There are a number of different places you can visit to learn how to develop a survey. Here are a few examples:
 

Are there best practices I should follow?

Yes, there are some general guidelines you should follow when designing surveys. Here are some best practices:
  • Before starting your survey, identify your purpose, target population, data management plan, privacy issues (will the responses be confidential? anonymous?), and any other purpose-related and practical questions that will come up through the process
  • Keep your survey as short and to the point as possible
  • Avoid vague questions or questions that have multiple parts
  • Avoid leading questions
  • Consider biases in the construction of the survey and research project as a whole and mitigate them
  • Avoid confusing matrices
  • Phrase questions in a way that allow survey respondents to elaborate if necessary
  • Here are some other resources:
  • When to Use What Research Design, W. Paul Vogt, Dianne C. Gardner, and Lynne M. Haeffele, Guilford Publications, 2012
  • “A Step-By-Step Guide to Developing Effective Questionnaires and Survey Procedures for Program Evaluation & Research,” Keith Diem, Program Leader in Educational Design, Rutgers University, https://njaes.rutgers.edu/fs995/
  • Qualtrics - “10 Tips for Building Effective Surveys”: https://www.qualtrics.com/blog/10-tips-for-building-effective-surveys/
 

Where can I find results of surveys others have conducted before me?

Where you look for survey data will largely depend on your purpose. For example, if you’re you seeking government data, you might consider going to data.gov. If you’re seeking data on a specific library, you would check their assessment page and/or reach out to their data librarian. Some other sources of data include the US Census Bureau, healthdata.gov, the World Health Organization, and UNICEF. NNLM data will eventually be made available visually through the NEO Dashboard project.
 

How do I create a needs assessment using an electronic survey tool such as Qualtrics or REDCap?

A needs assessment through an electronic survey would depend on the size/departments of the institution being assessed. The needs assessment could also focus on specific topic, such as spaces, technology, effectiveness, etc. From there, focus on asking users about their usage and having them scale different services (perhaps using a Likert scale or true/false questions). Here are some examples of needs assessments:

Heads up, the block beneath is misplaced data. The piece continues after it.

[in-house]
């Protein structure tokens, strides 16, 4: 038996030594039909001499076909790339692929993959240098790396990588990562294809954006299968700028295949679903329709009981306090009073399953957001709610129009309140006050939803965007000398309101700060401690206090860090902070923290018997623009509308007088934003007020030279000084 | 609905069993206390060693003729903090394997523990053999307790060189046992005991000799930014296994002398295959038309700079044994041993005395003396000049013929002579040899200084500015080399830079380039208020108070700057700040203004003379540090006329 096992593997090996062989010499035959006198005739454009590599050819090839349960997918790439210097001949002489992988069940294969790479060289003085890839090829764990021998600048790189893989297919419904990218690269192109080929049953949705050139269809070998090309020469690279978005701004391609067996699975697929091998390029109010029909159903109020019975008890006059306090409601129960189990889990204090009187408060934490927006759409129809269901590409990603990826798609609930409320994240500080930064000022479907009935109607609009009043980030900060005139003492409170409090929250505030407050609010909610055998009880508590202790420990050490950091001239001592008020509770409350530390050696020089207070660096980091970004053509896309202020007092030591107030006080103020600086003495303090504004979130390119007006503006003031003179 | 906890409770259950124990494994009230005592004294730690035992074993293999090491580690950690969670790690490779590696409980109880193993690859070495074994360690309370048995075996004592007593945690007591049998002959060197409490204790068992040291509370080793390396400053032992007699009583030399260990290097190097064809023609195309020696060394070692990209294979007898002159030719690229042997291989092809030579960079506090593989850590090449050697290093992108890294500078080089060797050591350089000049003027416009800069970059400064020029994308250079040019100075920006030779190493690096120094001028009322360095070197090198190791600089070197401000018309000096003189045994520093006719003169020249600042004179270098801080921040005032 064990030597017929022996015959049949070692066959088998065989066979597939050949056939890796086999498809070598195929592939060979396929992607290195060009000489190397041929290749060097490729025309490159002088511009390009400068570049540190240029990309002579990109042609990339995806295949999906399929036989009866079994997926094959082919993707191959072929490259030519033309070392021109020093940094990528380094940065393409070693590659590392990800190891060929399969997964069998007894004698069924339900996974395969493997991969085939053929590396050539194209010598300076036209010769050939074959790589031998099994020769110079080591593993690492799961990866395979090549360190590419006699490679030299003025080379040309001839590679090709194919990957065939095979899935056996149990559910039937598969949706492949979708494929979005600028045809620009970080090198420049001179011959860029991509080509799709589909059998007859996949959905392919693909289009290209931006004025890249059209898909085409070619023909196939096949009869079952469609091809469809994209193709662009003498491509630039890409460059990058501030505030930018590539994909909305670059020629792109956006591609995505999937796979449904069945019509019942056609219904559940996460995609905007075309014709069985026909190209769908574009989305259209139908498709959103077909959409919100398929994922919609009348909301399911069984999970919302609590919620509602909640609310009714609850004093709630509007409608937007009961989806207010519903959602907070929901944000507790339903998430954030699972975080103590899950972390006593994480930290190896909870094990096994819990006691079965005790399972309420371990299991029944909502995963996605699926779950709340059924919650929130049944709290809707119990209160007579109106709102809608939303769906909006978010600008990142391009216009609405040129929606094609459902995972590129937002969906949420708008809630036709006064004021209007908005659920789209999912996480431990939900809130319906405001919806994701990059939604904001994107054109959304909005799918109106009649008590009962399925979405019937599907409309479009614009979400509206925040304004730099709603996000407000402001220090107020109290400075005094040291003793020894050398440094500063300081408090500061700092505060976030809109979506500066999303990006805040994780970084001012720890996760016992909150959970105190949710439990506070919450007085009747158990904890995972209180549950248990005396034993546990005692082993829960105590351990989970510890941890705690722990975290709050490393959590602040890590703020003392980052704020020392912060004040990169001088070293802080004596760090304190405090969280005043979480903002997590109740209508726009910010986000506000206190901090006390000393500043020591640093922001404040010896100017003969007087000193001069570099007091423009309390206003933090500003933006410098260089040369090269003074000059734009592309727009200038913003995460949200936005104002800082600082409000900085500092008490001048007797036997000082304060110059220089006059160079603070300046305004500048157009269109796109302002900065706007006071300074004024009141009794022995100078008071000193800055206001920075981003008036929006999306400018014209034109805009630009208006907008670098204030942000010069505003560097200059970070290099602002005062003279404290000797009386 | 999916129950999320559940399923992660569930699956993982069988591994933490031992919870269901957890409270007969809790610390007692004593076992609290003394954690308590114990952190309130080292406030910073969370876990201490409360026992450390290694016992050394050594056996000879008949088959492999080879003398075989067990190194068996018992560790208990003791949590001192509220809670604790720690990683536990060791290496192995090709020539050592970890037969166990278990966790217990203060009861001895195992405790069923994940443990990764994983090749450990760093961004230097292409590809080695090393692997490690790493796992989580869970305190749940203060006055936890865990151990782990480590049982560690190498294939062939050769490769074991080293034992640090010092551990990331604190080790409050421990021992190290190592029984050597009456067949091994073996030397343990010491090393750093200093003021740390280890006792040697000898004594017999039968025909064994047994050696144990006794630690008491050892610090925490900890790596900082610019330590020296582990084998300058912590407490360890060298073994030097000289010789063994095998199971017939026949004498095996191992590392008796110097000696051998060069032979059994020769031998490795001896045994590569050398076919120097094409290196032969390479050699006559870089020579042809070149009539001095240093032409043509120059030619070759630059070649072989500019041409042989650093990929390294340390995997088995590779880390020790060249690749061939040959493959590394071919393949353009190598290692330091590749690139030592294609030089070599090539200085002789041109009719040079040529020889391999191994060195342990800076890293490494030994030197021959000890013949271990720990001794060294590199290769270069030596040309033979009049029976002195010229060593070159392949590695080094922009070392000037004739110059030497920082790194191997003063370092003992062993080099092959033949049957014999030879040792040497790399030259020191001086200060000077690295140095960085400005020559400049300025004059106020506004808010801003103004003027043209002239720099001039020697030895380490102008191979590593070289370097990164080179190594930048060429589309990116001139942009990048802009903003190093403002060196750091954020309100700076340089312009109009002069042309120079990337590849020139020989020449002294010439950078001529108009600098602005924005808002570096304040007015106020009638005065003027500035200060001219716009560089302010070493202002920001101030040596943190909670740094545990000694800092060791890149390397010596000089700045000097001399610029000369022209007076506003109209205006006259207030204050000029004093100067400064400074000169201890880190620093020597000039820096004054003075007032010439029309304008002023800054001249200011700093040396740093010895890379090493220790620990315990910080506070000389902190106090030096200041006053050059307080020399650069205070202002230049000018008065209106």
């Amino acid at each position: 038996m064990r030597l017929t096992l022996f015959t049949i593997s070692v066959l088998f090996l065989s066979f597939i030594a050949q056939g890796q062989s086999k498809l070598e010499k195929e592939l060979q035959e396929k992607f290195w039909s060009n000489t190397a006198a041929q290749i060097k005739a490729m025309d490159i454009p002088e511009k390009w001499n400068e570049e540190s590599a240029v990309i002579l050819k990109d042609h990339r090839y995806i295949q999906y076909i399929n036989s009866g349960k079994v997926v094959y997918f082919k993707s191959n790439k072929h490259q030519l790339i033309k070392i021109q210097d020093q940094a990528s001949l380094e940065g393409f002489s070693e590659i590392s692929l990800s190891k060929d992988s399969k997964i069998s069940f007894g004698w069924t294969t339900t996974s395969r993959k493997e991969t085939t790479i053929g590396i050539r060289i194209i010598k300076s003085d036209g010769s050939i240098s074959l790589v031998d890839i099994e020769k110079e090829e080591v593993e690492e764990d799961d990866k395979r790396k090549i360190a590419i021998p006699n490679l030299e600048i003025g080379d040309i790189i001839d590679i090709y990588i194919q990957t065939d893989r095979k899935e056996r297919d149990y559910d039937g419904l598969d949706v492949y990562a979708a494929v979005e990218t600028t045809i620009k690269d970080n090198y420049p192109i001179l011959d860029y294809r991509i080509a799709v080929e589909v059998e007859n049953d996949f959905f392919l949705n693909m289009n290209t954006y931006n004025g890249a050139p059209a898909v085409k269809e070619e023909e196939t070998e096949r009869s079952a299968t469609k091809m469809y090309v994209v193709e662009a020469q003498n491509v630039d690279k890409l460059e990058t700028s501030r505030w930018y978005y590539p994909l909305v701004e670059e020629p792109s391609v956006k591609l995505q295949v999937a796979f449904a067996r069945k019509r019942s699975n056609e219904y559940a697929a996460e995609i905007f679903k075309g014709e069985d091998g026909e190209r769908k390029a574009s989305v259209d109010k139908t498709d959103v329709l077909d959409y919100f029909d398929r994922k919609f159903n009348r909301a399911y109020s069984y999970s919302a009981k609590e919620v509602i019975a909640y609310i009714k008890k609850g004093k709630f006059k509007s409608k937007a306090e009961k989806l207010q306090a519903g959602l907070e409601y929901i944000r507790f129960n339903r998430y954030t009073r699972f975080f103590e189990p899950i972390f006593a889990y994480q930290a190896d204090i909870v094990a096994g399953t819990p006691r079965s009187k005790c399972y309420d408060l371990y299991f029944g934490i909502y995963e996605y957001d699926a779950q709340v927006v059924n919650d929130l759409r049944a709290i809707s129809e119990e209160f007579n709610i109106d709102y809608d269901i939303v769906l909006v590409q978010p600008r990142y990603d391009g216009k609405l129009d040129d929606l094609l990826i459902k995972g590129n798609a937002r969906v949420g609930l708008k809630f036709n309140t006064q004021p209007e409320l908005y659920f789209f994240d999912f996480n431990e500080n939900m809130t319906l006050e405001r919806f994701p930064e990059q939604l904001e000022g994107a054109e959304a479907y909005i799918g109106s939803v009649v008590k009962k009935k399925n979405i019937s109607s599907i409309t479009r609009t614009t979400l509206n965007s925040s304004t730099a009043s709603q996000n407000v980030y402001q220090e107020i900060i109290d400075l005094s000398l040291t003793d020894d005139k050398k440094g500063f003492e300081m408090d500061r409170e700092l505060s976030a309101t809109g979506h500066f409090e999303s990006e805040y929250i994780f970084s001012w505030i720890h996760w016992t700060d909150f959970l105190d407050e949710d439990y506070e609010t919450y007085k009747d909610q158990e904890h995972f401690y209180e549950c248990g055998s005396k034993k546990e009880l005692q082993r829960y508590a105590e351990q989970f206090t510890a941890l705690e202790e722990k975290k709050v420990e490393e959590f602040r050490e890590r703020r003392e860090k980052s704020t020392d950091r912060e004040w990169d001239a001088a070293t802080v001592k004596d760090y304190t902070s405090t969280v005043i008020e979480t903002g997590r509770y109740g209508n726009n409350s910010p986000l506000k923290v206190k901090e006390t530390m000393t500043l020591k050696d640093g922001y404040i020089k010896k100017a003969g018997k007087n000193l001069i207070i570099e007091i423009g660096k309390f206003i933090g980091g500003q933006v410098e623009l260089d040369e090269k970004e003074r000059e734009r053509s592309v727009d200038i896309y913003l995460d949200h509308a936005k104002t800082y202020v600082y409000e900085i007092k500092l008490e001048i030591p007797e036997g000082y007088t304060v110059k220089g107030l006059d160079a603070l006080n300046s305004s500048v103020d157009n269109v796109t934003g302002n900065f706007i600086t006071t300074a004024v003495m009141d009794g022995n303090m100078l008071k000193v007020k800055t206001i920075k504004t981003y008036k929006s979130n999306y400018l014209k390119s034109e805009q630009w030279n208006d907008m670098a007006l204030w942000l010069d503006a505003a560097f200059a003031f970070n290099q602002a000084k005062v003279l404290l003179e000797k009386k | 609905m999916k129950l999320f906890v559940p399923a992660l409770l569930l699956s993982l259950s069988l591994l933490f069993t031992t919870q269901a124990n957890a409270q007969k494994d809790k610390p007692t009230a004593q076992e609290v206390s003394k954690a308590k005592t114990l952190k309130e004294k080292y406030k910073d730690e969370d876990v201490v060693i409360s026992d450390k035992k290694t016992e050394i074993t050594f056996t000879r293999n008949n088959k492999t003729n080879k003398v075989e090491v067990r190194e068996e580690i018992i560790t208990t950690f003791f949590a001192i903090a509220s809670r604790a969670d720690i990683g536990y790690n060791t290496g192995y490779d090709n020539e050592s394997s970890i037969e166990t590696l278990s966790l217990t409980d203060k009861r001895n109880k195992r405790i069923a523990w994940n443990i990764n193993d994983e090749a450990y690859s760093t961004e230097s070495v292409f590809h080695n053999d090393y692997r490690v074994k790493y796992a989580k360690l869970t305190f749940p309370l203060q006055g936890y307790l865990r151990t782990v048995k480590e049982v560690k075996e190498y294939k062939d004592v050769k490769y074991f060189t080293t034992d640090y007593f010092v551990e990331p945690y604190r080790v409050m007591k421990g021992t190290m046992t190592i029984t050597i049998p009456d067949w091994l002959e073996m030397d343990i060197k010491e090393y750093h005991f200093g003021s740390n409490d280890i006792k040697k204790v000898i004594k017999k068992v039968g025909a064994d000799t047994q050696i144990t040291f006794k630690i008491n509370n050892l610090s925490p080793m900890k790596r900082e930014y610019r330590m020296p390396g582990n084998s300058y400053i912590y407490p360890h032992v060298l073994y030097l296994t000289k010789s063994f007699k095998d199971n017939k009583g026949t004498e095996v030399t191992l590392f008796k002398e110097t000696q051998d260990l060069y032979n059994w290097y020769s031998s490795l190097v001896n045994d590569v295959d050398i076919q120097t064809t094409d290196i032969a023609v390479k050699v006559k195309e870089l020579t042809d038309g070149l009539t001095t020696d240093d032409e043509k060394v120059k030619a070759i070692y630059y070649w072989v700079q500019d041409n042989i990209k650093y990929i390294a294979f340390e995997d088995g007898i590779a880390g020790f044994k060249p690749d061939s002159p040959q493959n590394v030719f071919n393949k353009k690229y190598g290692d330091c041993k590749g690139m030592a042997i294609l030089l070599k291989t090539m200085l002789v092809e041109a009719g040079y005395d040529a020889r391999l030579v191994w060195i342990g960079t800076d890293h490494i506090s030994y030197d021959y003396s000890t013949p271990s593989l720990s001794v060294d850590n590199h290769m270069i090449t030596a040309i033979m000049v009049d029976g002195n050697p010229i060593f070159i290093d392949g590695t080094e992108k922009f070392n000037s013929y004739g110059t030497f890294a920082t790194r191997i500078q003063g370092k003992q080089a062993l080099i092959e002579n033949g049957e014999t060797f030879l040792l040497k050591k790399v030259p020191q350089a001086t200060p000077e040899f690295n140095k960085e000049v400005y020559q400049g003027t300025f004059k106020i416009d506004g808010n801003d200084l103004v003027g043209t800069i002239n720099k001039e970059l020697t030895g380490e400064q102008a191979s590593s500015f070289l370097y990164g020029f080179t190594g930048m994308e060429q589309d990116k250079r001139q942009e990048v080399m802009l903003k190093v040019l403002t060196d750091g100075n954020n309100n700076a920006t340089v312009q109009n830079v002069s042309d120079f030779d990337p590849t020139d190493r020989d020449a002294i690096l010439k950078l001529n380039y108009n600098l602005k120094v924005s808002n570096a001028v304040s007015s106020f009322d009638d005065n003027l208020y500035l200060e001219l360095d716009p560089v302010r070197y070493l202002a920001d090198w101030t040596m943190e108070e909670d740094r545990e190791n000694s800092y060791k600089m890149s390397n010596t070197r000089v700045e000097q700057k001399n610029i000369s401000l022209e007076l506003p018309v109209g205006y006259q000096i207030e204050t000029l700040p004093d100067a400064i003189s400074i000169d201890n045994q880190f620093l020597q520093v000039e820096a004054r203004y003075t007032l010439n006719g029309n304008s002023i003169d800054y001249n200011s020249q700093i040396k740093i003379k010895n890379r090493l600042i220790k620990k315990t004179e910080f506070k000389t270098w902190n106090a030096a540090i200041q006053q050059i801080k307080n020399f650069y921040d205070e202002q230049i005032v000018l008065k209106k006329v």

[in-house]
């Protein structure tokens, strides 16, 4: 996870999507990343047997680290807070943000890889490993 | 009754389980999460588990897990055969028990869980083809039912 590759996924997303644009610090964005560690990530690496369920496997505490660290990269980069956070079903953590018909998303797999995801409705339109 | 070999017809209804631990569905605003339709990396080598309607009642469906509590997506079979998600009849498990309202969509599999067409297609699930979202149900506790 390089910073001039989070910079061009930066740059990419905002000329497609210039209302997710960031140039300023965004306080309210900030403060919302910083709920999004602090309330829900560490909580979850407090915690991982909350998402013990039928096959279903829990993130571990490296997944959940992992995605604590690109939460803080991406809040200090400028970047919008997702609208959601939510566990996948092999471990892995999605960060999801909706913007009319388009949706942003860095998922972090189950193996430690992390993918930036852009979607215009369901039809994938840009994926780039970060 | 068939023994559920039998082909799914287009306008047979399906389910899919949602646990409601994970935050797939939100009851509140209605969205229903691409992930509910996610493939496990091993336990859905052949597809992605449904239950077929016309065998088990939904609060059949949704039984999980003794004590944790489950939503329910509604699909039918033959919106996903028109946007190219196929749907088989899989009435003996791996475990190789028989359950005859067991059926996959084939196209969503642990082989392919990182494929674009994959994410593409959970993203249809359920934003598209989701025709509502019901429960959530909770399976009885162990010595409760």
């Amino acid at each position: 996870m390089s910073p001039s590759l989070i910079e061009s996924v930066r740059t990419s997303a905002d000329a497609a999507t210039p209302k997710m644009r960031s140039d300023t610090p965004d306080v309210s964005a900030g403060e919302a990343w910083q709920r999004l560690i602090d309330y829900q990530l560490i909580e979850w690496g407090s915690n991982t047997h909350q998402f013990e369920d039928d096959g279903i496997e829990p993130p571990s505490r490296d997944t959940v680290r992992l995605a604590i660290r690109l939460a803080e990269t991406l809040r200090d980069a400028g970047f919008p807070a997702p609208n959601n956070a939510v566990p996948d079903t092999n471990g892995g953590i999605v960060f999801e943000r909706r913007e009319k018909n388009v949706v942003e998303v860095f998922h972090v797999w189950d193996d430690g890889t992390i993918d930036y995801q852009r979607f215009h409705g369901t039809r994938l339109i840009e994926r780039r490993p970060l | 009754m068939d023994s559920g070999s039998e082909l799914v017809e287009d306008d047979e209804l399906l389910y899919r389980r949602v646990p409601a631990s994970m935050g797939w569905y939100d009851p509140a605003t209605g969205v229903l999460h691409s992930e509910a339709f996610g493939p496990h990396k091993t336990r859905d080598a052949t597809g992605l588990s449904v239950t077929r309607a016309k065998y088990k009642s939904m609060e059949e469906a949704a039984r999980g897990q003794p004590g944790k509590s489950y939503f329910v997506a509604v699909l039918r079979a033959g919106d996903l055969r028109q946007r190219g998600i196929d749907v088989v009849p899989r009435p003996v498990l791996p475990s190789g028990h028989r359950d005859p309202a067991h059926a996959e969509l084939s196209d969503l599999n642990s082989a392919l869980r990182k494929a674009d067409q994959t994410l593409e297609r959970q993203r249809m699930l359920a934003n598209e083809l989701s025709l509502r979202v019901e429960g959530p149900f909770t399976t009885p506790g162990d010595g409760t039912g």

How do I get participation of clinical services staff/how do I promote the survey?

  • Send reminder emails at certain intervals (for example, six weeks, three weeks, one week, three days before the close of the survey). Be careful not to send too many reminders.
  • Offer an incentive (drawing, credits for a service offered, etc.)
  • Reach out to the main listservs for that community
  • Attend events that the staff attend and do outreach there if possible
  • Ask any contacts in the target population to promote the survey within their coworkers
 
Sources

Developing RDM Services

Who needs to be at the table when developing RDM services?

Potential partners in developing RDM services could include:

  • IT Department
  • VP Research
  • Office of Sponsored Programs
  • Other Librarians
  • Research Administrators
  • Scholarly Communications
  • PIs and other Researchers
  • Library Administration

How do I market the new resource to users?

Some ways to market new resources include:

  • Library newsletter
  • Campus email lists
  • Marketing around library (screens, banners, etc)
  • Embed in traditional library instruction
  • Research administrators and other campus partners
  • Contacts within academic departments

Who should I involve when developing a LibGuide?

Potential partners in developing LibGuides could include:

  • IT Department
  • VP Research
  • Office of Sponsored Programs
  • Other Librarians
  • Research Administrators
  • Communications Department

What resources should I include in a LibGuide?

You may want to customize your own library’s LibGuide, but you can view examples from the following published LibGuides:

Sources

Research Data Management at Princeton
Washington State University Health Sciences Research Data Management